The Richard Burton Archives hold various collections from before and after the creation of the National Health Service that are of relevance to the history of medicine, health and various associated professions. These cover:
Entry from annual report and balance sheet for Clydach Nusing Association, 1931 (ref. LAC/92/R/6)
Friendly and Medical Societies
Particularly prior to the creation of the National Health Service, friendly and medical societies were ways in which people could make provision for some health care provision and support. Individuals, usually men, could apply be admitted as members, and this could sometimes cover their spouses and families too. If they were admitted as members they would pay a regular contribution to the society, so that, if needed, they could later apply for support. The societies would have rules and regulations, some of which would make moral as well as medical decisions.
The South Wales Miners' Federation, later the National Union of Mineworkers (South Wales Area), organised and supported different types of health provision including ambulances, nursing, hospitals and rehabilitation facilities, including 'homes' at Porthcawl, Talygarn near Pontyclun and Bournemouth. Examples from the South Wales Coalfield Collection in the Archives include:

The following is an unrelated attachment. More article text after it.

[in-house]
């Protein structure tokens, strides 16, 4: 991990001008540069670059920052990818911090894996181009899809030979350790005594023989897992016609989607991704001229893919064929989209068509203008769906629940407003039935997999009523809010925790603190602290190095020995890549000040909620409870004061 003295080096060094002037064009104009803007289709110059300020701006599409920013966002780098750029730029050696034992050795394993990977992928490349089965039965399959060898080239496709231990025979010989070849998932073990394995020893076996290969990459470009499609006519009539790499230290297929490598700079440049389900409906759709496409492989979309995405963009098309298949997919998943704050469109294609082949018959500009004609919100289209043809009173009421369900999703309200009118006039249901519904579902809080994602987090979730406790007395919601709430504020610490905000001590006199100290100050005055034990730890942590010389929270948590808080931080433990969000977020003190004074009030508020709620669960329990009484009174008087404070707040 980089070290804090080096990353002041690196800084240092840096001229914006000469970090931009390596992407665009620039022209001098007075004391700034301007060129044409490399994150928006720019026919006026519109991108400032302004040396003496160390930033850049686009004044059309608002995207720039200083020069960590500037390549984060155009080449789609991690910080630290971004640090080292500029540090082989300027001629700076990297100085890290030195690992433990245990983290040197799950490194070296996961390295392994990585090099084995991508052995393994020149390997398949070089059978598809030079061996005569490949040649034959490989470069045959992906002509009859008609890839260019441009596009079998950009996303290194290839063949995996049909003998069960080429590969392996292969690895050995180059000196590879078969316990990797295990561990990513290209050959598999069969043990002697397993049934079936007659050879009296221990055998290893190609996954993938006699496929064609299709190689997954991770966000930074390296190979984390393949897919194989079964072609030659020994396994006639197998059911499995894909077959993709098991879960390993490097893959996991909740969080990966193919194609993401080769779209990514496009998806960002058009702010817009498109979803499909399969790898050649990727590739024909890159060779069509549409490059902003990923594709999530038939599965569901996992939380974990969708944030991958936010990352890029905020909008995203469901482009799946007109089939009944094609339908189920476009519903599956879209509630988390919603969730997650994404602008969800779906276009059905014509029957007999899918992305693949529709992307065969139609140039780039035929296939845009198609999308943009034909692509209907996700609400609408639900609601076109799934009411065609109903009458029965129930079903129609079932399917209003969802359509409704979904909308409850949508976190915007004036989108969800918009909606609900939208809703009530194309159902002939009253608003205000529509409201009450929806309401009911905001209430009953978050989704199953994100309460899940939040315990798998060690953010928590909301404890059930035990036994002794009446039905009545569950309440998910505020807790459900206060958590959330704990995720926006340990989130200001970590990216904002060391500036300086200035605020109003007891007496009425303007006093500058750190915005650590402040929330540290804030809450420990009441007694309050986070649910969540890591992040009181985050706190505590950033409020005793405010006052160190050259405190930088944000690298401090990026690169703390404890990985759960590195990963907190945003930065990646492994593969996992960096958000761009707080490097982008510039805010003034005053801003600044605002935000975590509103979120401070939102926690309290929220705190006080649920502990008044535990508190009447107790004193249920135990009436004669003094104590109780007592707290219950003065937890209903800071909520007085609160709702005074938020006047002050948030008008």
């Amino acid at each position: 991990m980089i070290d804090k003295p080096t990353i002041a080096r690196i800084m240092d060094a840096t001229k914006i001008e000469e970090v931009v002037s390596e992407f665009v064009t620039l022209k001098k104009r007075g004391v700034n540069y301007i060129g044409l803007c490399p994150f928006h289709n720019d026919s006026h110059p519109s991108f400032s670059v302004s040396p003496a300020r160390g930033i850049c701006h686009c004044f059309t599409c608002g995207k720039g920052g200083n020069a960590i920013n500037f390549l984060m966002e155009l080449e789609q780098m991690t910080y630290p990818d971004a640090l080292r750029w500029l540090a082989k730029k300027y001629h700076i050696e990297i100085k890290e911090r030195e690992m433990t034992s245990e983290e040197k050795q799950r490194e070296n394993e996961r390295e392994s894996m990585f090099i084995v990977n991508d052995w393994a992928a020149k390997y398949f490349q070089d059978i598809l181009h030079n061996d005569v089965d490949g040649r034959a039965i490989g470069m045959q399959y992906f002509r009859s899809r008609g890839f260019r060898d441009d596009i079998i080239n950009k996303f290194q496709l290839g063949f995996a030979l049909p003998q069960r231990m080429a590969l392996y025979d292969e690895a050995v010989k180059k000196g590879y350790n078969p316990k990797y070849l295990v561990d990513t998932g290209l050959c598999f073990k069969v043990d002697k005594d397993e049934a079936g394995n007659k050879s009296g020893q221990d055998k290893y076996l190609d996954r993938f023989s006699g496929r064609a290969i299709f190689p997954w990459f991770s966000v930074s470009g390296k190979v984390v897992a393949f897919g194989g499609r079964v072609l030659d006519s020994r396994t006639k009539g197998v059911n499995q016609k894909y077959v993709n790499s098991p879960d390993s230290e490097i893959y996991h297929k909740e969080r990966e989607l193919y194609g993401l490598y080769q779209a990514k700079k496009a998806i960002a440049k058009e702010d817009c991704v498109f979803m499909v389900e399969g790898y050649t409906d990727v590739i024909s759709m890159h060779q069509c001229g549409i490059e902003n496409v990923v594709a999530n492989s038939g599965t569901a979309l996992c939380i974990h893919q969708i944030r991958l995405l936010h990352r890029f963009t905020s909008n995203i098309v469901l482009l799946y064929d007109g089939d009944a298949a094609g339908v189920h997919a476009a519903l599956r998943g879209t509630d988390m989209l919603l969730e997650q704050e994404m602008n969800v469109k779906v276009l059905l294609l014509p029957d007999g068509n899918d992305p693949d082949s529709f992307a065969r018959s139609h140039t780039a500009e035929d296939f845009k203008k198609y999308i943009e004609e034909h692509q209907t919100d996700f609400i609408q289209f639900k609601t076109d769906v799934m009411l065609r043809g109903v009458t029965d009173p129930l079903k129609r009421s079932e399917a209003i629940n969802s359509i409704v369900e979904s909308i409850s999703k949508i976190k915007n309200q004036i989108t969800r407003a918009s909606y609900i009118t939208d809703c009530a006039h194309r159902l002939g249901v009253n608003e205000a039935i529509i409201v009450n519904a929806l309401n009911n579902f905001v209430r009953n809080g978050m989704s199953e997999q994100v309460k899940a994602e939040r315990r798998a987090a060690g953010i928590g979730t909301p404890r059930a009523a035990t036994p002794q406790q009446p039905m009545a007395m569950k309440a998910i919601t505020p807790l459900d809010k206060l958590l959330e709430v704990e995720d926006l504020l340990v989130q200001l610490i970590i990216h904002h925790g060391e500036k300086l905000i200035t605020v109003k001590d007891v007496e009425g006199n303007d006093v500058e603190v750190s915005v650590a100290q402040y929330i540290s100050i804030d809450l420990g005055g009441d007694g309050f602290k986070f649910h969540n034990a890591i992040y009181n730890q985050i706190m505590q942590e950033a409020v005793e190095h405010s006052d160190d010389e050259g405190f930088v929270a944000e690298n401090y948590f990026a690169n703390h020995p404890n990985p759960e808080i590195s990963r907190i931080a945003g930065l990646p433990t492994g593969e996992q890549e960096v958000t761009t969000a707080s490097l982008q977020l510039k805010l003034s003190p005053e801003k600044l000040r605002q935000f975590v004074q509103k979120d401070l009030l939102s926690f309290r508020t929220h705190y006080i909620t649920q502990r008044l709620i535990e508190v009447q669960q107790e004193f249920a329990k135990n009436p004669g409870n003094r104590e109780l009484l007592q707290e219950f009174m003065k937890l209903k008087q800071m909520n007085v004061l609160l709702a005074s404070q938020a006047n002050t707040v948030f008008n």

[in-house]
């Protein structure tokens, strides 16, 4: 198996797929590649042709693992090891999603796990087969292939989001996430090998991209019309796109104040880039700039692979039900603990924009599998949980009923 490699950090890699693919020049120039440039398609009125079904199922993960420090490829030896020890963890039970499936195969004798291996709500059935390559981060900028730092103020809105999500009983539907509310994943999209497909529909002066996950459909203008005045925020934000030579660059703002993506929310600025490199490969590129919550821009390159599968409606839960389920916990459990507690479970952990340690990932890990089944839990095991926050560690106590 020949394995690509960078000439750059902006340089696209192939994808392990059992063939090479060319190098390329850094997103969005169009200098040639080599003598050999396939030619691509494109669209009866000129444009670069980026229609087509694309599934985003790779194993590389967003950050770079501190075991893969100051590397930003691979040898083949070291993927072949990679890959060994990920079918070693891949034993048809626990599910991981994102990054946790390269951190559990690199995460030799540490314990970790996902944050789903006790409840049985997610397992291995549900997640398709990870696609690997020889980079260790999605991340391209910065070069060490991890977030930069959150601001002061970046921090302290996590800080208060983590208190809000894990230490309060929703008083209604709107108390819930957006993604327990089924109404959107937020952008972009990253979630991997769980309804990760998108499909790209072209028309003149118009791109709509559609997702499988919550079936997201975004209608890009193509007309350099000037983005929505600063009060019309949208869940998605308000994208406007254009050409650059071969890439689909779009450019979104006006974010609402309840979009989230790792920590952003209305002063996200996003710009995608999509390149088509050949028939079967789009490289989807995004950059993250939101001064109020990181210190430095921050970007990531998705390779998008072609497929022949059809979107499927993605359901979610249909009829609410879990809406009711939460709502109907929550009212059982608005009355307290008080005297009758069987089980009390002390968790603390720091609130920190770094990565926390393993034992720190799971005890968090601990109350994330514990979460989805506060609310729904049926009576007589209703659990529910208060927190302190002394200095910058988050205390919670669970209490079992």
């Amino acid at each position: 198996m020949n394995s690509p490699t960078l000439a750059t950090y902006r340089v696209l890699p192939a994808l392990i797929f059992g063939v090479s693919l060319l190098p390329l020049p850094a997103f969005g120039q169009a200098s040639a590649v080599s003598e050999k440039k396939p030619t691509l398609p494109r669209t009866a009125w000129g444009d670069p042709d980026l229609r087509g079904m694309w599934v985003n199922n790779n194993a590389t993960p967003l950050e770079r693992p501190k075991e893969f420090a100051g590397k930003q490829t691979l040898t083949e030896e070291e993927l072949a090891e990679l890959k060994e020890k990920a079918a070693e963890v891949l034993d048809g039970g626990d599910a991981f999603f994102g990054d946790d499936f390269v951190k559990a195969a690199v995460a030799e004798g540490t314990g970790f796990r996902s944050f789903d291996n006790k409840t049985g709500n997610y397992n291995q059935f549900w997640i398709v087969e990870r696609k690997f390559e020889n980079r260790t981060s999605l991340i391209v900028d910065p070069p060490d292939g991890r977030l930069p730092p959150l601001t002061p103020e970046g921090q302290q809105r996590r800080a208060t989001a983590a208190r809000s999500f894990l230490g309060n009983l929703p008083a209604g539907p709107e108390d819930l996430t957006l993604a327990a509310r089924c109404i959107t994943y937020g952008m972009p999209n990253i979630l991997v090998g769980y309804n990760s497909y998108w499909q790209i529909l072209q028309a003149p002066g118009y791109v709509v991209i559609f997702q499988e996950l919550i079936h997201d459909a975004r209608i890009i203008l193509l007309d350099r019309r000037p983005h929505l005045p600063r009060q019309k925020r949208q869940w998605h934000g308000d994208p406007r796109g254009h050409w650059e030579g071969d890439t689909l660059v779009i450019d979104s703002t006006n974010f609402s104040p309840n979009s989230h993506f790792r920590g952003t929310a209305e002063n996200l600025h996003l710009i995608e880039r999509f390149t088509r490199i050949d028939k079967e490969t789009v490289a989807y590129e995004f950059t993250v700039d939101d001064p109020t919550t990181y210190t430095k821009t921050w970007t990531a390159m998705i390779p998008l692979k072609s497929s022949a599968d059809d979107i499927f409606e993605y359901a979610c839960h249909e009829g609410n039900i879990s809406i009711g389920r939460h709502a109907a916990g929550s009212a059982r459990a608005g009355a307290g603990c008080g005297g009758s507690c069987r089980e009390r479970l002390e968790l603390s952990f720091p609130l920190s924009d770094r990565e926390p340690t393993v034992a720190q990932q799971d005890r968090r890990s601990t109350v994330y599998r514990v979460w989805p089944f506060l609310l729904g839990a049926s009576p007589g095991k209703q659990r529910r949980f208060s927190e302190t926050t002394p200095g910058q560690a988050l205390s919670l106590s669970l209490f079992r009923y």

Postcard of the north front of Talygarn Miners' Rest Home (ref. SWCC/PHO/NUM/6/11/2)
Talygarn Miners' Rest Home
In 1923 the South Wales Miners' Welfare Committee bought the house and grounds near Pontyclun from Wyndham Damar Clark, transforming it into a miners' convalescent home and later a rehabilitation centre for mineworkers. Items relating to Talygarn in the collections include:
The Archives holds a variety of items relating to nursing throughout the collections. As well as material relating to nursing associations, there are a significant number of photographs in the Raissa Page Collection relating to hospitals, nursing staff and doctors within the section relating to physical health.
Henry Leyshon Collection (ref. LAC/64)
Mr Henry Leyshon of Swansea was a committee member of the East Side District Nursing Association 1906-1912. The association was founded in 1905 when the first district nurse took up her duties. Henry Leyshon was later Chairman of the Association, 1913-1919, and Honorary Treasurer, 1914-1940. The collection includes:
Archives can reveal much about remedies and medication used in the past. These can be as part of the records of pharmacists and other medical practitioners as well as non-medical records such as church and household papers:
'A much approved Recipe for a violent Cold' from the 'The Pennsylvania Town and Country-Man’s Almanack' for 1768 kept by William Dillwyn (ref. LAC/26/B/7)
The employment and work of doctors, both pre- and post-creation of the National Health Service, can be found in the collections in the Archives:
Various types of record relating to named and unnamed hospitals in south Wales can be found in the collections:
Image of the hospital, Swansea, early 20th century (ref. SWCC/PHO/TOP/1/79/1)
Within the collections in the Archives there are documents relating to medicine and health overseas, particularly regarding the Spanish Civil War. Items include:
The Archives holds a variety of items relating to the provision and operation of ambulances throughout the collections. There are items relating to colliery ambulances, as well as rescue teams, St John ambulance and types of ambulance service.
St John Ambulance
Miners' banner "Help in time of need": South Wales Miners' Library
You may also want to contact individual hospitals, health boards, charitable bodies and other organisations.